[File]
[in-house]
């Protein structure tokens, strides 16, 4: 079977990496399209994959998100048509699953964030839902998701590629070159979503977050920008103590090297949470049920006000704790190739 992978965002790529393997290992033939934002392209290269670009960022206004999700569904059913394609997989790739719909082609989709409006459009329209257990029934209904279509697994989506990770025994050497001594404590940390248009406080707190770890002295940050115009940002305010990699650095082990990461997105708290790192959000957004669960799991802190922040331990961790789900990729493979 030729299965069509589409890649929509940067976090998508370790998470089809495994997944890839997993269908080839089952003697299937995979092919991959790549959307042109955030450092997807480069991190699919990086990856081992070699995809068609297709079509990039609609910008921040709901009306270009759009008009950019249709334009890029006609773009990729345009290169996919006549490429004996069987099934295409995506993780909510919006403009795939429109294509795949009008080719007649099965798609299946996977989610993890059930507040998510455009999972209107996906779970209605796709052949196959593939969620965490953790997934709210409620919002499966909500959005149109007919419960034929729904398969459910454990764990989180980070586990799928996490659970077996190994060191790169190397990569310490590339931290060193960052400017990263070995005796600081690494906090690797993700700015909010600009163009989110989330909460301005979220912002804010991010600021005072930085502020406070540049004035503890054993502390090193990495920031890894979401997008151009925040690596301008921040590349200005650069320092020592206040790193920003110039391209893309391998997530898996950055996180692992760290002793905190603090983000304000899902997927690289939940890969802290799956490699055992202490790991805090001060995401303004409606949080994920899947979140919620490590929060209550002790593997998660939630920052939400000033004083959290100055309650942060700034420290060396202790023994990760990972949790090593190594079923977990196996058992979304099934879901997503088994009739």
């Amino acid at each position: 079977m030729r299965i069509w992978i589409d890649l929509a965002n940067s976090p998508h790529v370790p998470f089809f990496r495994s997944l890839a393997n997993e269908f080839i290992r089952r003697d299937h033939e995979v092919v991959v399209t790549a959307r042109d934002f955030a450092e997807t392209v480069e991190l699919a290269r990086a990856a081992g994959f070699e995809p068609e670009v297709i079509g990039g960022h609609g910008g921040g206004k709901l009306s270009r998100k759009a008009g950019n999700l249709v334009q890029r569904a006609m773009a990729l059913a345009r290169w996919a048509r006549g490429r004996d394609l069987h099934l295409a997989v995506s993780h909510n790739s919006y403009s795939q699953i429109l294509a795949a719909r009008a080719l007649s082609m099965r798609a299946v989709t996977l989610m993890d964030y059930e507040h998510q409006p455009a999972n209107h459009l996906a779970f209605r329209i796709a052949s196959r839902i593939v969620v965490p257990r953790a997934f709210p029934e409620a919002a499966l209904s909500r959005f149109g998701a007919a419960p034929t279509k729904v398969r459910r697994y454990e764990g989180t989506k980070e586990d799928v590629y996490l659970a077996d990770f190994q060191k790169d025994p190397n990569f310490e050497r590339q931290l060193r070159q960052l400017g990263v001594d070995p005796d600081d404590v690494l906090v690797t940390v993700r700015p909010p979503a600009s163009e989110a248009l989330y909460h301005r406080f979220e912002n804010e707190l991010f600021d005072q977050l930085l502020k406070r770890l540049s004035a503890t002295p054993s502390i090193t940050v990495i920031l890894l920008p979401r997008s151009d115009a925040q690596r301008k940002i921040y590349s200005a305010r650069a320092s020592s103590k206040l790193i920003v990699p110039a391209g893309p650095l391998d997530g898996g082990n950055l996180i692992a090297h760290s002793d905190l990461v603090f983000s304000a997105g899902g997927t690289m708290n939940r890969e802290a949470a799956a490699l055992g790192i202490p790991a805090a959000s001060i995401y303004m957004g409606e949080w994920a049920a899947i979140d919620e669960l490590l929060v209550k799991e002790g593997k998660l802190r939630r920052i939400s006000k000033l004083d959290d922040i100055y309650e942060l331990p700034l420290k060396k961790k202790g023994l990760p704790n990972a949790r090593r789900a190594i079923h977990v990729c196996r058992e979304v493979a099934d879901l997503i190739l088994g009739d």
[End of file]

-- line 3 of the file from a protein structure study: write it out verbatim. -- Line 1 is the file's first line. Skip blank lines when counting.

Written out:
């Amino acid at each position: 079977m030729r299965i069509w992978i589409d890649l929509a965002n940067s976090p998508h790529v370790p998470f089809f990496r495994s997944l890839a393997n997993e269908f080839i290992r089952r003697d299937h033939e995979v092919v991959v399209t790549a959307r042109d934002f955030a450092e997807t392209v480069e991190l699919a290269r990086a990856a081992g994959f070699e995809p068609e670009v297709i079509g990039g960022h609609g910008g921040g206004k709901l009306s270009r998100k759009a008009g950019n999700l249709v334009q890029r569904a006609m773009a990729l059913a345009r290169w996919a048509r006549g490429r004996d394609l069987h099934l295409a997989v995506s993780h909510n790739s919006y403009s795939q699953i429109l294509a795949a719909r009008a080719l007649s082609m099965r798609a299946v989709t996977l989610m993890d964030y059930e507040h998510q409006p455009a999972n209107h459009l996906a779970f209605r329209i796709a052949s196959r839902i593939v969620v965490p257990r953790a997934f709210p029934e409620a919002a499966l209904s909500r959005f149109g998701a007919a419960p034929t279509k729904v398969r459910r697994y454990e764990g989180t989506k980070e586990d799928v590629y996490l659970a077996d990770f190994q060191k790169d025994p190397n990569f310490e050497r590339q931290l060193r070159q960052l400017g990263v001594d070995p005796d600081d404590v690494l906090v690797t940390v993700r700015p909010p979503a600009s163009e989110a248009l989330y909460h301005r406080f979220e912002n804010e707190l991010f600021d005072q977050l930085l502020k406070r770890l540049s004035a503890t002295p054993s502390i090193t940050v990495i920031l890894l920008p979401r997008s151009d115009a925040q690596r301008k940002i921040y590349s200005a305010r650069a320092s020592s103590k206040l790193i920003v990699p110039a391209g893309p650095l391998d997530g898996g082990n950055l996180i692992a090297h760290s002793d905190l990461v603090f983000s304000a997105g899902g997927t690289m708290n939940r890969e802290a949470a799956a490699l055992g790192i202490p790991a805090a959000s001060i995401y303004m957004g409606e949080w994920a049920a899947i979140d919620e669960l490590l929060v209550k799991e002790g593997k998660l802190r939630r920052i939400s006000k000033l004083d959290d922040i100055y309650e942060l331990p700034l420290k060396k961790k202790g023994l990760p704790n990972a949790r090593r789900a190594i079923h977990v990729c196996r058992e979304v493979a099934d879901l997503i190739l088994g009739d």